My first and only ever (I’m sure) magazine centerfold for Kiplinger’s is about the gender pay gap (of course).

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My Cesarean

I did not want a C-section.

I wanted to give birth the “normal” way, which is to say via a nickel-sized slit that had previously only been used for sexy purposes.

I also didn’t want an induction, but I got one of those, too. I was 43 weeks pregnant when “I don’t want an induction” turned into “induce me right now or I’ll slay you.”

I labored for 50 hours before they wheeled me into surgery. I was 5 cm dilated and decided I couldn’t labor for another 2 days before starting to push, if that’s what it came down to. My husband sat by my side and held my shaking arms down as they sliced me open and pulled out my daughter. That was birth.

Physical recovery was difficult. How does one recover from major surgery while also not sleeping and worrying constantly and feeling emotions that had not previously existed? Very slowly.

Emotional recovery takes even longer. While I’m grateful my daughter was born safely, I didn’t want this. I didn’t execute my plan. I failed to give birth the way I should have been able to. These are the thoughts that creep in and strangle whatever ownership I’ve managed to take of my experience. This is the shit that gets to me.

One night, I was laying in bed with my husband and just happened to brush my hand across my scar. I broke down in tears.

Shouldn’t I be over this already?

Does any woman, ever, anywhere, get over the experience of giving birth? No. You’re not supposed to.

This 6 inch slice that cuts across my abdomen exists to remind me that I cooked up Lucy right inside of there. Thanks for the sperm, but I did this myself. I made dozens of small decisions every day for 10 months about what to put in my body, how much to move it, and how to take care of myself in order to grow her exactly how she is. During labor, I made the best decisions I could through excruciating pain, tremendous fear, and piercing self doubt. When they carted me into surgery, I was unbelievably fucking brave. I meditated, I counted, I breathed deeply as they slit me open from one hip bone to the other. “You’ll feel some pulling,” they said, as they lifted my 9 pound baby up into the air. I did that.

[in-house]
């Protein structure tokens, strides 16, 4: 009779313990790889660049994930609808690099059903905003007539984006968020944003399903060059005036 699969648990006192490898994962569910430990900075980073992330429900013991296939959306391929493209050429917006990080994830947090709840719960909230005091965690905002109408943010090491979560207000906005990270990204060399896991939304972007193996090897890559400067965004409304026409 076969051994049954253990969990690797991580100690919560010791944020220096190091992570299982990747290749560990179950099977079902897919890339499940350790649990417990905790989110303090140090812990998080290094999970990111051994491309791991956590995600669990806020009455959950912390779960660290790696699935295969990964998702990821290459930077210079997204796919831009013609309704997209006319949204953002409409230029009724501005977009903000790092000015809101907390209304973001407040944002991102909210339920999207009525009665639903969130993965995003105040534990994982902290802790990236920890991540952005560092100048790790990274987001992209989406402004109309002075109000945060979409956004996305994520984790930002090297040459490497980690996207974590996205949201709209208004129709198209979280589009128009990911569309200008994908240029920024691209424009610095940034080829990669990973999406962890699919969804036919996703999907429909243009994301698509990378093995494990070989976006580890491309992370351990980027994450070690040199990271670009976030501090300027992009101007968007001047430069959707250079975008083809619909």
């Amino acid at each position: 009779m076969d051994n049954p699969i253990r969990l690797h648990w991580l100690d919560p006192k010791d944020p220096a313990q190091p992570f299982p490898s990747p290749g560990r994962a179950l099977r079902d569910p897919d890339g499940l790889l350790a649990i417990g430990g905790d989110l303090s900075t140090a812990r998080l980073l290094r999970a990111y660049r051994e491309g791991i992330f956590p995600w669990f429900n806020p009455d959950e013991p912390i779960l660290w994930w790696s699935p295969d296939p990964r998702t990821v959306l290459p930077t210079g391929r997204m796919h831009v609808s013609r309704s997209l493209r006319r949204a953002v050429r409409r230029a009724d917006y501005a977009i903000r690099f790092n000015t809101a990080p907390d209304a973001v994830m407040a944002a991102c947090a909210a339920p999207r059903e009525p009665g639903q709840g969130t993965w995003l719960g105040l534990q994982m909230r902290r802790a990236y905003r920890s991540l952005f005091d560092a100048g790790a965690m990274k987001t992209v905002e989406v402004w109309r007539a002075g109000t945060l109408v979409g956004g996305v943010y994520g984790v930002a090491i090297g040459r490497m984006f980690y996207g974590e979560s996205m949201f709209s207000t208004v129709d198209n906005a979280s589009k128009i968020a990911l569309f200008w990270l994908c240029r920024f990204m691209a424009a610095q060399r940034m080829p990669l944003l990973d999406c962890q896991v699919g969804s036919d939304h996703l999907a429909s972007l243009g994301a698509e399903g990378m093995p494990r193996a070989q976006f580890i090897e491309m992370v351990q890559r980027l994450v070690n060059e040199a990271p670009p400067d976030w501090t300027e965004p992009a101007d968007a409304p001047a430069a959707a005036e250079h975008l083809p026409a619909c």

Birth is birth, and it made me stronger, softer, braver, and better. And I got this kid to prove it.

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You can read my full birth story here.

An Imaginary Exploration of Rohan’s First Birthday

Lucy is turning one on Thursday. To celebrate, I am buying mini muffins at Trader Joe’s and then dropping them off with her at daycare so I can work. But if I were the kind of mother who tooled around with Gwyneth Paltrow, or this fucking lady, I imagine it would go more like this:

I awake at 4am, perfectly revitalized, radiating the warm goodness of the sun goddess, even though she still slumbers (O, lazy empress!). I rise from my organic, lavender-scented cotton bedsheets and walk fiercely to my meditation room. I am surrounded by pillows, bejeweled by Tibetan monks in the brisk mountains of another Asia. I practice cunnilingal yoga, by curling my tongue around a single crystal while in Warrior 2 pose.

After my morning retreat, I levitate towards the kitchen, where I heat electrolyte-enhanced spring water in a small copper kettle. I add a squeeze of organic meyer lemon from my grandmother’s tree. I pour a small bowl of endangered tigers milk, and lap at it like a cat.

Before Rohan wakes, I quietly enter his room with a black velveteen bag of healing crystals. I pass each crystal over his small, perfect body while chanting in Sanskrit. His eyes peel open; they are laced with tears. “I love you, Mama,” he says. These are his first words. I peel a bursting breast from my silken robe and weep as he latches.

At 7am, Rohan and I sit down for breakfast, an alkalizing blended green juice of organic kale and seaweed, filtered through pristine white sands and moon rock. Rohan gazes up at me lovingly, and I down at him, and we stare at each other, getting lost in our love gazes while we sip. The breakfast nook is teeming with warm energy and thick linen curtains. “Happy year of your birth,” I declare. He nods, silently, and slowly sips his green-hued nectar.

We each chew a heaping tablespoon of bee pollen as I dress Rohan. First, his under layer of fine silk. Next, he is wrapped in hand-sewn organic cotton, and topped with a sweater knit from the fur of a single alpaca, who was fed a gluten-free diet of only elderberries and pistachio.

While in his room, I explain to him that the tradition of a day of birth anniversary is to receive a present. From beneath my robe, I pull out (as if by magic!) a small, earthen box. He gazes upon it with delight. “Mama!” he exclaims, stunned by his spoils. As he opens the box, beams of light protrude outward from its geometric prison. He dips his tiny hand into the light, and pulls out a single red ruby, affixed to a silver chain. “For your neck,” I say. He smiles, displaying both of his incandescent white teeth.